Onboard Crystal Blues we work hard to avoid them, though it is common to be sitting in the cockpit and see one slide past only a metre away. Oops.
The flags are often poorly maintained and they can be very hard to see subject to daylight conditions. Of course at night we have no chance, so our coastal navigation is almost always in daylight.
The dark fish trap flag in the photo above, a good boat length from Crystal Blues, is easy to see against the sky, but difficult against the darker water. We pass many hundreds of these in a coastal day sail, and they are prolific north of Phuket, between Ban Thap Lamu and the Myanmar border. One sailor I spoke to says he has given up worrying about them - he just ignores them. Others I know have spent frustrating hours hooked up to traps, working to clear lines from rudders, skegs and propellers. We value our paint job, so we do everything we can to avoid them.
Long & Tall Traps
Here is Ley standing outside a fish trap workshop at Ban Tap Lamu on the north western Thai coast. These are the conventional size fish traps that are by far the most common - maybe 1.5 meters long and about 1.0 meter in diameter.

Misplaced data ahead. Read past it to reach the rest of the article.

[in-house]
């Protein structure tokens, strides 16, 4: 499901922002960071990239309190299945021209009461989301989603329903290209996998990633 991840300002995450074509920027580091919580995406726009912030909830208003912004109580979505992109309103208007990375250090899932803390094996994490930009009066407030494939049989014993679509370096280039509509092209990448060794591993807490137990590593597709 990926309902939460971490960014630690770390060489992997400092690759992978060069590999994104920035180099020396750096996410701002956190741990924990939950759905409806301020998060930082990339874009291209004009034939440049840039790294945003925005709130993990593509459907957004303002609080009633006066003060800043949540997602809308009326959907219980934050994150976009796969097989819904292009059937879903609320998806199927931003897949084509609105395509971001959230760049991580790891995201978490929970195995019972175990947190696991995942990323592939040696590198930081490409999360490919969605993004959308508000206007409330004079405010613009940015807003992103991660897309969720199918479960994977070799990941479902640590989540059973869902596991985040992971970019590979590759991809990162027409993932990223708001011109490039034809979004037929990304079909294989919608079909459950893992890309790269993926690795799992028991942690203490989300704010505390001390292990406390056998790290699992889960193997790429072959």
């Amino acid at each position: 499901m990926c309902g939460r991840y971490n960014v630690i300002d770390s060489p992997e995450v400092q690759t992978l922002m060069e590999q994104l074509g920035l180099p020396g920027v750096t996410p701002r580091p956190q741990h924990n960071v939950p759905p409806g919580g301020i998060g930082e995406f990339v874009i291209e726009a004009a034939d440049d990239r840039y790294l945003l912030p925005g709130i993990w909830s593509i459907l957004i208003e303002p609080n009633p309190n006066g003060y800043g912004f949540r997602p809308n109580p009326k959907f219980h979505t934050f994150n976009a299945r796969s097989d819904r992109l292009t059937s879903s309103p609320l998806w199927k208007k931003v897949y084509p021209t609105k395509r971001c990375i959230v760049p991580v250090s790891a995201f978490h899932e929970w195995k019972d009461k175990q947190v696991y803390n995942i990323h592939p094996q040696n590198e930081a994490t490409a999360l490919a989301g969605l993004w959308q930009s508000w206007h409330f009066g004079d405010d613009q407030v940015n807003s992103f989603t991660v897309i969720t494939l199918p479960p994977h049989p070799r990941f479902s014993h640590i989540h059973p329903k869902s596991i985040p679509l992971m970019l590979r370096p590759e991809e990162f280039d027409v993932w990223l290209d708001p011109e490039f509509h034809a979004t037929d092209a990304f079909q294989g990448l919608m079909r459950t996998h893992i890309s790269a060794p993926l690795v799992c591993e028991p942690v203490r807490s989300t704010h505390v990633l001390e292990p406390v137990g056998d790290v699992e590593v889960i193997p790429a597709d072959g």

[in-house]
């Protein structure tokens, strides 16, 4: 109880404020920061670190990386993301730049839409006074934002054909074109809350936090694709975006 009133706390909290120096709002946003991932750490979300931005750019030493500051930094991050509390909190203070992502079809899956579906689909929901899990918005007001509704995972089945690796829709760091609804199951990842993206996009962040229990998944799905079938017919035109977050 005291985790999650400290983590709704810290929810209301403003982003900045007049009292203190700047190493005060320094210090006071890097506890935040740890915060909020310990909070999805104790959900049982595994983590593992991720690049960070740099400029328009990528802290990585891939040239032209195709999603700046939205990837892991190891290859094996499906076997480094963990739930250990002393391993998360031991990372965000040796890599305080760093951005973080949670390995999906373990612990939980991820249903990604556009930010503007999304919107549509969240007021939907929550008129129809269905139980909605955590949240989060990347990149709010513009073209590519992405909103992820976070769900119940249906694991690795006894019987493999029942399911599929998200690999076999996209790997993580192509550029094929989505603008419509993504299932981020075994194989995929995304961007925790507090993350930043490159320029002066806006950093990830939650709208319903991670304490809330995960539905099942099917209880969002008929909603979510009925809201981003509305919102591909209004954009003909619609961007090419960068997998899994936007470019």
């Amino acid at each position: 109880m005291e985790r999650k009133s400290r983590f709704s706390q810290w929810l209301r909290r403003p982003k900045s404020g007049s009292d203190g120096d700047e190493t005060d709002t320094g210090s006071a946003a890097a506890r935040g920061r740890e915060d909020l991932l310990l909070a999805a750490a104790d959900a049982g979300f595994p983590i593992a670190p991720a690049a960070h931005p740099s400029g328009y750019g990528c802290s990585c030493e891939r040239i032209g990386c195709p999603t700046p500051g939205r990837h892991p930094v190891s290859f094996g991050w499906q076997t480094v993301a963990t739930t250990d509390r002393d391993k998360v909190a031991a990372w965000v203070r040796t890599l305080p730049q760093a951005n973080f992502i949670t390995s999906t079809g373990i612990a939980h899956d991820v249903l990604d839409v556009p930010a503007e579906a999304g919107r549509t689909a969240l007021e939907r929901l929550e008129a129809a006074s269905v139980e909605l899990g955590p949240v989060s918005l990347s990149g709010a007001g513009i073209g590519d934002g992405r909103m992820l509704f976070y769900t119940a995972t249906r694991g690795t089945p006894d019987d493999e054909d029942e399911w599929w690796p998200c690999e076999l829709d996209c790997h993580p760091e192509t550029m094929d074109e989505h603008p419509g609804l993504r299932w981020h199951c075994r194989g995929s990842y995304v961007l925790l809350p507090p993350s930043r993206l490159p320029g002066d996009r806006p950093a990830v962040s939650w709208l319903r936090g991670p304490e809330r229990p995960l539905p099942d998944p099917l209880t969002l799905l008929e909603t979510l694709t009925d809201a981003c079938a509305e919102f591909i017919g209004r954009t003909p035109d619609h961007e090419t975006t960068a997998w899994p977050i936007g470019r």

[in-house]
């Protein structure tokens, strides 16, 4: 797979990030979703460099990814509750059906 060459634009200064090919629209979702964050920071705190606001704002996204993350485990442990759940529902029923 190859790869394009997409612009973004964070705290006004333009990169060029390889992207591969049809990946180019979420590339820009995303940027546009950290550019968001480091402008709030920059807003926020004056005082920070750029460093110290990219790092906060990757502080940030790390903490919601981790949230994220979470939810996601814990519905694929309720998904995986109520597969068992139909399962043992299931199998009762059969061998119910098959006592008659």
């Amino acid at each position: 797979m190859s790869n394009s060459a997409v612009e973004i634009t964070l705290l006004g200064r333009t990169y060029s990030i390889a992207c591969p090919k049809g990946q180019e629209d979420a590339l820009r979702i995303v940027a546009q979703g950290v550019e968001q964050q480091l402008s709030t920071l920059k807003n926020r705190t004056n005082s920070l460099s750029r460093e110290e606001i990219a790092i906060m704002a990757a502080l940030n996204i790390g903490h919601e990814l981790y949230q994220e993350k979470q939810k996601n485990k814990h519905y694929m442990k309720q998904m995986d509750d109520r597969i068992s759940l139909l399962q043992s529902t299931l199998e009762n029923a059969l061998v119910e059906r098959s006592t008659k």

However sometimes we see monster traps - huge constructions of fish netting, bamboo and timber, laced and nailed together. East of Ko Ra in the beautiful inland waterway we spotted this boat loaded with monster traps at least 4.0 meters long. We can only assume they don't set them very deep.
Huge Traps In Borneo
In northern Borneo we traveled extensively on the massive Rajang River and it's tributorys. The Iban people we met there are prolific fisherman, and they use traps of all sizes.
Many are beautifully woven by the local women, however we were amazed to see this monster trap in one longhouse in Sarawak. Ley recalls that it was a turtle trap.
Ko Phayam Sea Otters
Of course there is a downside to all this trapping - at Ko Phayam this summer the much loved local sea otter family were killed in a fish trap - they got in and could not get out of course. A local level tragedy that I'm sure is repeated constantly all over the world as we try to feed mankind.